AMPHIBIAWEB
Hyperolius marmoratus
Painted Reed Frog
family: Hyperoliidae

© 2005 Wolfgang Ochojski (1 of 17)

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Conservation Status (definitions)
IUCN (Red List) Status Least Concern (LC)
See IUCN account.
CITES No CITES Listing
Other International Status None
National Status None
Regional Status None

   

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Description

A medium-sized Hyperolius with a maximum body length of about 33 mm. Pupil horizontal. The adult color pattern is extremely variable and has led to many systematic and nomenclatural uncertainties about this ‘superspecies’. Ongoing investigations into the ecology, call structure and genetics of populations from different parts of Africa will help to resolve the taxonomy of this group (Minter et al. 2004). The pattern varies from distinct stripes through to vermiculations, dots and splotches, and the colours of the patterns vary from dark brown or black through to yellow and peppermint green. Juvenile males appear to be overall brown during their first breeding season (see photograph of juveniles in combat).

For another description of H. marmoratus, see the H. viridiflavus superspecies account (by A. Schiøtz).

Distribution and Habitat

Country distribution from AmphibiaWeb's database: Gabon, Kenya, Mozambique, South Africa, Swaziland, Tanzania, United Republic of, Zimbabwe

View distribution map using BerkeleyMapper.
This species forms part of a large complex of geographical variants distributed across most of sub-Saharan Africa.

Life History, Abundance, Activity, and Special Behaviors
The adults aestivate during the dry season, and have been found sheltering some distance from their breeding sites in vegetation or under logs and stones. During this time they often take up residence inside houses, where they conceal themselves behind cupboards, pelmets, pictures and in toilet cisterns. The breeding behaviour of this species is arguably the most well documented for any African frog, with over 15 papers and numerous theses relating to the subject published within the last ten years.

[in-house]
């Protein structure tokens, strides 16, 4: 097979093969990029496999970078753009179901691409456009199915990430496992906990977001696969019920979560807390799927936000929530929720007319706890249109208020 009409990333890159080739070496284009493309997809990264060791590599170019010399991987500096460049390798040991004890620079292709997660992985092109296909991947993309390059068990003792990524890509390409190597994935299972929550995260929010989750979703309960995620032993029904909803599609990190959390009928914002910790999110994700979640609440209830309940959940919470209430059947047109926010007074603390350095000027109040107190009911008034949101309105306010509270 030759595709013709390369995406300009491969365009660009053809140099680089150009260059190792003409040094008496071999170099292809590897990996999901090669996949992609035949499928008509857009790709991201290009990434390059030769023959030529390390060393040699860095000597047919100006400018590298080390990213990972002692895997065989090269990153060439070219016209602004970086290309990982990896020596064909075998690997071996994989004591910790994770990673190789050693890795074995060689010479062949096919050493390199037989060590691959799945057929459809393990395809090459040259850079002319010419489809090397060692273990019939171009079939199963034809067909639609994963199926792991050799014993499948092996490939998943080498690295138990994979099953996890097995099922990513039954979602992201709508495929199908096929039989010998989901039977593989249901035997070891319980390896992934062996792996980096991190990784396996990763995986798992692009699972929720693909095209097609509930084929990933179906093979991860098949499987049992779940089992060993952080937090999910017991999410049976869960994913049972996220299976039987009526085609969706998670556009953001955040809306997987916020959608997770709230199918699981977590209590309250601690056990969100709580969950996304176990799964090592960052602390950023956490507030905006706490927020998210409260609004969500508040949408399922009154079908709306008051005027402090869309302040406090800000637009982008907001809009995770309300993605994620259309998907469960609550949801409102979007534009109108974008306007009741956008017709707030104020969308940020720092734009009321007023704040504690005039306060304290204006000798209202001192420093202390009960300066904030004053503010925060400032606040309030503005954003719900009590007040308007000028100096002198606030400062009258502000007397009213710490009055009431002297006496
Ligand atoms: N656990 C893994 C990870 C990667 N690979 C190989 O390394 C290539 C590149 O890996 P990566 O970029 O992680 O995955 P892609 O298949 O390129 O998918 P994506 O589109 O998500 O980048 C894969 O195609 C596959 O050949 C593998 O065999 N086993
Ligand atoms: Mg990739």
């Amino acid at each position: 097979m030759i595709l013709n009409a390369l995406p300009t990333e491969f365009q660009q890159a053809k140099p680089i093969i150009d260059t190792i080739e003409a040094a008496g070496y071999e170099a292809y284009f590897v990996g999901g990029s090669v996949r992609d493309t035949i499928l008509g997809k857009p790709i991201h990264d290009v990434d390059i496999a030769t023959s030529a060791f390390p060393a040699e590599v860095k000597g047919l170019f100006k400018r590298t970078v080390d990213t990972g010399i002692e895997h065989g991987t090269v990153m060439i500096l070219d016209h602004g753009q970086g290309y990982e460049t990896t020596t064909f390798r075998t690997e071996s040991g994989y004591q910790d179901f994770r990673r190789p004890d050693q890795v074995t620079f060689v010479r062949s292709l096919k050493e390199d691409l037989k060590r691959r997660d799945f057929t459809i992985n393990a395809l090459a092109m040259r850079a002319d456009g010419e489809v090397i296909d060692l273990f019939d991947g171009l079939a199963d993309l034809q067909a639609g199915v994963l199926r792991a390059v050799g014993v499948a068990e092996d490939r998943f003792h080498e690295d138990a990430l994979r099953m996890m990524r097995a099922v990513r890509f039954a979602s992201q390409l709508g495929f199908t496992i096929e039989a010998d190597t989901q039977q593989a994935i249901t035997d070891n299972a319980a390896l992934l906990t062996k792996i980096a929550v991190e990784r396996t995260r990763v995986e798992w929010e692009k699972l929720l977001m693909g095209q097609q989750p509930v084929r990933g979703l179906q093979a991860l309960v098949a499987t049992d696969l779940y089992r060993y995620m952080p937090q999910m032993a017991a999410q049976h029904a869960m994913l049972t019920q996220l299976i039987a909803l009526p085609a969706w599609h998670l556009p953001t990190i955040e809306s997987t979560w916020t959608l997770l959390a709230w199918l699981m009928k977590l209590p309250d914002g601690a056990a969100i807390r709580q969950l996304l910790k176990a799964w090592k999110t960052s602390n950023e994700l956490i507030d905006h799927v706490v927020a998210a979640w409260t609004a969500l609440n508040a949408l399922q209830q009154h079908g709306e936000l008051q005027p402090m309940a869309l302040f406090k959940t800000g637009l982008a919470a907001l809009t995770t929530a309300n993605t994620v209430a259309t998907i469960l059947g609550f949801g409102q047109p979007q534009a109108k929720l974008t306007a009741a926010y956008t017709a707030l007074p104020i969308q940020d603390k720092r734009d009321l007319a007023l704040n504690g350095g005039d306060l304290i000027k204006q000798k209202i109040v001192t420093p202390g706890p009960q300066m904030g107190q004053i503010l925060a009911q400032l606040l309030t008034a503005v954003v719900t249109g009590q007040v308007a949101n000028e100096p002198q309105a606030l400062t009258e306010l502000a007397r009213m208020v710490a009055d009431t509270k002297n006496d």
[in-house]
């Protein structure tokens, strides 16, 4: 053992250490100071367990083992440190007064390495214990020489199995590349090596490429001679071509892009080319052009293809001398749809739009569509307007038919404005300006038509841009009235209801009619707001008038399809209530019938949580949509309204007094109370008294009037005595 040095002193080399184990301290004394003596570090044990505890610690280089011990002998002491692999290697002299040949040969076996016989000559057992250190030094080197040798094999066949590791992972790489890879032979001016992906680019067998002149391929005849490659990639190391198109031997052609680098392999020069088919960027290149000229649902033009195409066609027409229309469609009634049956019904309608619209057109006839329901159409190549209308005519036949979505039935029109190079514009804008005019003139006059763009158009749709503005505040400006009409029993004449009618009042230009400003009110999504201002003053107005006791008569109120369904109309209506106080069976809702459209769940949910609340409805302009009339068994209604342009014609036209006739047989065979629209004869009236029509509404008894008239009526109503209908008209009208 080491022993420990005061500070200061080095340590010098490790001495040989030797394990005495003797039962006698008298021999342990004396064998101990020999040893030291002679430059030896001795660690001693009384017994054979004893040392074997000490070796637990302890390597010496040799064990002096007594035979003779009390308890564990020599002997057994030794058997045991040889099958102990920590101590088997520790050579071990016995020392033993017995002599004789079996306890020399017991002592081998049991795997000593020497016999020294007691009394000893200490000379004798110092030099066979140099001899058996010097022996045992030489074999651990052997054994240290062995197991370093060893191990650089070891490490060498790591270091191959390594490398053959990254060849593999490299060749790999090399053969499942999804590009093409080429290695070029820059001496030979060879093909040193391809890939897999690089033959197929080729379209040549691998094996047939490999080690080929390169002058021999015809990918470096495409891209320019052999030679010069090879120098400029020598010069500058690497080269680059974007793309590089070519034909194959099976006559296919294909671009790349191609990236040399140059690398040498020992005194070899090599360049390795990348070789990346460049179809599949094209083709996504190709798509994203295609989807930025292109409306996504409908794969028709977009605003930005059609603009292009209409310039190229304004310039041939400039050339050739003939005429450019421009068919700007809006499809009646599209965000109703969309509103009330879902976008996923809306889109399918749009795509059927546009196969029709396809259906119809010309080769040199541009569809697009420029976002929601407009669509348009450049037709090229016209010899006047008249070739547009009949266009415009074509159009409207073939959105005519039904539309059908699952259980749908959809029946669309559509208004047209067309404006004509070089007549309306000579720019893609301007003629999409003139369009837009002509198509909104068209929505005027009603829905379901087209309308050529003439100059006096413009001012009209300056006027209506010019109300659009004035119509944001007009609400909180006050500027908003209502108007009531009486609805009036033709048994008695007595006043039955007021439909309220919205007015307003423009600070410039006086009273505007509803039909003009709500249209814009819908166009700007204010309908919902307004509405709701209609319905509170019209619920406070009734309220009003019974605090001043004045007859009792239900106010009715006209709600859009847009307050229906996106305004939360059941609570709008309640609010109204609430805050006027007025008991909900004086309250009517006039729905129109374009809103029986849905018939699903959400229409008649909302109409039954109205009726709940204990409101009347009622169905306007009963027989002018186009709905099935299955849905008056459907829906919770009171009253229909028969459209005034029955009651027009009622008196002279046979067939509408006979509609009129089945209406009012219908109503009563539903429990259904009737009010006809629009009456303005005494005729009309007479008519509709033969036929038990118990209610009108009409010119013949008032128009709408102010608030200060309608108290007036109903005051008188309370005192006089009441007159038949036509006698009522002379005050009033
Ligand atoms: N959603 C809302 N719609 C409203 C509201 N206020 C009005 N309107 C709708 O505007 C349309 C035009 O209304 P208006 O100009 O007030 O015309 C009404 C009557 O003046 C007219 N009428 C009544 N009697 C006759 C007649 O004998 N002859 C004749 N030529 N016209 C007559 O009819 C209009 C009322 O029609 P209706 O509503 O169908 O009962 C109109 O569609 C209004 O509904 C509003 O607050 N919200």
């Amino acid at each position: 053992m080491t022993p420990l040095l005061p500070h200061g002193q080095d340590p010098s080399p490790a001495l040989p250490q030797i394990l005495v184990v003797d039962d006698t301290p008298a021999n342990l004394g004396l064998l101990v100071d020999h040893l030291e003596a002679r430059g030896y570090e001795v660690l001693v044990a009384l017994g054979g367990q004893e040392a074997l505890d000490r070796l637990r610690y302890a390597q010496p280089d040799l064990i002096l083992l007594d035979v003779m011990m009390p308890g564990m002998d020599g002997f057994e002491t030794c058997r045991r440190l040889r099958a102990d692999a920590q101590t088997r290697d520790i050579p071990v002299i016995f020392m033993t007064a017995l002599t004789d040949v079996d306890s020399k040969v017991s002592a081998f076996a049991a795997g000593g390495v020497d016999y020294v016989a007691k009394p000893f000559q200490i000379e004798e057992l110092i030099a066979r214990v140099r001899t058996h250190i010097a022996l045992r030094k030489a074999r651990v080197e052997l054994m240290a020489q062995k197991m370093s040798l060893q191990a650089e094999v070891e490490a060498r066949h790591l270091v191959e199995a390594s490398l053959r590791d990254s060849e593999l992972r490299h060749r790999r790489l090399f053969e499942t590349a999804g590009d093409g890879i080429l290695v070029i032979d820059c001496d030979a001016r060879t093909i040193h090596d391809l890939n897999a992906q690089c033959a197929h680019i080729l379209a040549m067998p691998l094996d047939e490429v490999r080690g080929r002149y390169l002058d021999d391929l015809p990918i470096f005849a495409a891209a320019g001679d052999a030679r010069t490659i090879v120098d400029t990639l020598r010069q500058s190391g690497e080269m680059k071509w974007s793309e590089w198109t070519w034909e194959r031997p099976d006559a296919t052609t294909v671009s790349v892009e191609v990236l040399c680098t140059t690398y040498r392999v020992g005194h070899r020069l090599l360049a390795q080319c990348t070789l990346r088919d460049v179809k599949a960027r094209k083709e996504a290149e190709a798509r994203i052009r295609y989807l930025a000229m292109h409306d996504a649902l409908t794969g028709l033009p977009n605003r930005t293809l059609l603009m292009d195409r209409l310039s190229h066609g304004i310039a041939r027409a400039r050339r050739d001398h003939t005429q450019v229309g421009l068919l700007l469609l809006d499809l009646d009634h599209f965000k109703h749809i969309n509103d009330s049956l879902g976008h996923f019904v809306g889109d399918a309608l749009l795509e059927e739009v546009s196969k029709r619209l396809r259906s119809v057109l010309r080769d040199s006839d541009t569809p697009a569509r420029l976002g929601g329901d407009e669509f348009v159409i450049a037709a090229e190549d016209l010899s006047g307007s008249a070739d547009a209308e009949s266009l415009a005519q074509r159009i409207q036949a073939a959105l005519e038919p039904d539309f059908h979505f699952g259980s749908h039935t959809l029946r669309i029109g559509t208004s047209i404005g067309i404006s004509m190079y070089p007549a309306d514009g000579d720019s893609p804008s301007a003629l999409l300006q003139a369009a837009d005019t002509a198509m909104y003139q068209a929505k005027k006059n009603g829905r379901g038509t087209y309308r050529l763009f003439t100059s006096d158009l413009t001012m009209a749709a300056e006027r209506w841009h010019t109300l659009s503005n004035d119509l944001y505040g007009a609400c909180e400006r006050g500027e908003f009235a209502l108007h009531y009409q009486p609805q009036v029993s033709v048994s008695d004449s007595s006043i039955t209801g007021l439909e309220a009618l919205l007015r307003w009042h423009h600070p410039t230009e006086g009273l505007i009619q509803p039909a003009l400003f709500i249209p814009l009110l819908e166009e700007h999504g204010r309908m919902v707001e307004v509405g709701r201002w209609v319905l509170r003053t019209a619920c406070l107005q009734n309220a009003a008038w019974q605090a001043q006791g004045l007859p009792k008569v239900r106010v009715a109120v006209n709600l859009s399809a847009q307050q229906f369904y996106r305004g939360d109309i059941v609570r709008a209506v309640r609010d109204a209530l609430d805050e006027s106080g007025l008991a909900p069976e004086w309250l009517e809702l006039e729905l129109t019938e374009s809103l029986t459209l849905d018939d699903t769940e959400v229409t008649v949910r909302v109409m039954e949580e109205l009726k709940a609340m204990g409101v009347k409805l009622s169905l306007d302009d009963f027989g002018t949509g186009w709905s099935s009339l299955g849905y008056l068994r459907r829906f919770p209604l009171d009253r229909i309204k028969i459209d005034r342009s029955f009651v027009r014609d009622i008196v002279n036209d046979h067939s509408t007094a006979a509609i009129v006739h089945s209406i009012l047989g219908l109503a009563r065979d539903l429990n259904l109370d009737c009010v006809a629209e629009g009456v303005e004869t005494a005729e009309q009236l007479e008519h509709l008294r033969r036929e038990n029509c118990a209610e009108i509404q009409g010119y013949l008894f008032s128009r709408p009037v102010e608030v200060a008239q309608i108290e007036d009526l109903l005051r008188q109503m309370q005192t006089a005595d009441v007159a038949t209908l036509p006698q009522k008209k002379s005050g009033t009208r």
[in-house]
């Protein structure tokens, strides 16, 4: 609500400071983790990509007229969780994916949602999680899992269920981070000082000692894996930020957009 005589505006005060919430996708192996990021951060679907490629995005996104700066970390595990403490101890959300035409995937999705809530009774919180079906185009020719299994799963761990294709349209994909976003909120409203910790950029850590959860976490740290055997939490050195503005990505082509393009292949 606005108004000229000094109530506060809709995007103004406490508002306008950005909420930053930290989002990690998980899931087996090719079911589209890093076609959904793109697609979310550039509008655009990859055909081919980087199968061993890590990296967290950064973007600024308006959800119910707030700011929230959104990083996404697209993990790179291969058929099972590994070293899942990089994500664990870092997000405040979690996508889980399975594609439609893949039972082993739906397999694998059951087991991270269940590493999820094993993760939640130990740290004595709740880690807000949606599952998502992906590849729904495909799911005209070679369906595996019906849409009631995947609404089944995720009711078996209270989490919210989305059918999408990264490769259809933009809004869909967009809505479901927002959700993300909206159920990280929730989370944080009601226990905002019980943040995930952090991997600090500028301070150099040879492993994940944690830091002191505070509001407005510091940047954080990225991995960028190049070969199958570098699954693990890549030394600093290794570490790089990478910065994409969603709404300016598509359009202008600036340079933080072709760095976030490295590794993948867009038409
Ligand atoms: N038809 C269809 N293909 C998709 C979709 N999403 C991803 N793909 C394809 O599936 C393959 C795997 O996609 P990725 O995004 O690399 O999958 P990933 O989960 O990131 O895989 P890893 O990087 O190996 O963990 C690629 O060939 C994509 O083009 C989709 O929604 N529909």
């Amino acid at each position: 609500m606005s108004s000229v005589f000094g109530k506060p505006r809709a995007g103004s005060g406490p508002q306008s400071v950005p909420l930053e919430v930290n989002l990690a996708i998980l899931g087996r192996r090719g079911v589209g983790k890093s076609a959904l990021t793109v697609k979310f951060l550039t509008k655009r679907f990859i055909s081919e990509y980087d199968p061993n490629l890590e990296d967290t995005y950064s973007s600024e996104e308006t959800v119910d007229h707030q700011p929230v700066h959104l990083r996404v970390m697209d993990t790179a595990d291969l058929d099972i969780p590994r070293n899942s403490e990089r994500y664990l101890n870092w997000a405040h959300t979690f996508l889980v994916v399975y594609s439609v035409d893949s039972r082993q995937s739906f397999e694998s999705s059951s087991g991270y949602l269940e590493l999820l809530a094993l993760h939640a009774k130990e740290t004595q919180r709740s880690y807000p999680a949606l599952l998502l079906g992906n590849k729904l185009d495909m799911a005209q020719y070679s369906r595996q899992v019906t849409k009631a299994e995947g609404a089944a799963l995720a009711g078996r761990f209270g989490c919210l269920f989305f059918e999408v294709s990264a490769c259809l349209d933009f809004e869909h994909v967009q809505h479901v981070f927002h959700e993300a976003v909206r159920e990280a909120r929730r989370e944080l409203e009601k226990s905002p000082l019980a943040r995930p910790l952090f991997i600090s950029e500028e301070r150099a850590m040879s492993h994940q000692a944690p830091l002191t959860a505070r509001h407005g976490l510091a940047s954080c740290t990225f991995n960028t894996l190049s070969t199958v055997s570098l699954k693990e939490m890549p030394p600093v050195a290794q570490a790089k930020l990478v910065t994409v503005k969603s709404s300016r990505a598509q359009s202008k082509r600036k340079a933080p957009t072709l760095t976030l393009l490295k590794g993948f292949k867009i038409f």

Although males will call after rain at any time of the year, breeding normally takes place from October to February. At low altitudes male calling behaviour is inhibited by temperatures below 16°C, while at higher altitudes breeding has been observed at temperatures below 10°C.

During the day, adults usually move into the canopy of surrounding trees or bask in the sun on emergent vegetation at the edge of the breeding site. H. marmoratus utilise a wide variety of breeding sites, ranging from temporary ponds and seepages to permanent bodies of water such as dams, marshes, reedbeds, sluggish rivers and streams (Channing 2001). At dusk they descend to the pond where males take up specific call sites (which they return to on consecutive nights) and call consistently from dusk to just after midnight. Where present, tall emergent plants such as reeds and sedges (e.g. Eleocharis limosa, Cyperus papyrus and Typha latifolia) are favored as call sites, but males will also call from trees, grasses, bushes, floating vegetation or even bare soil at the water’s edge.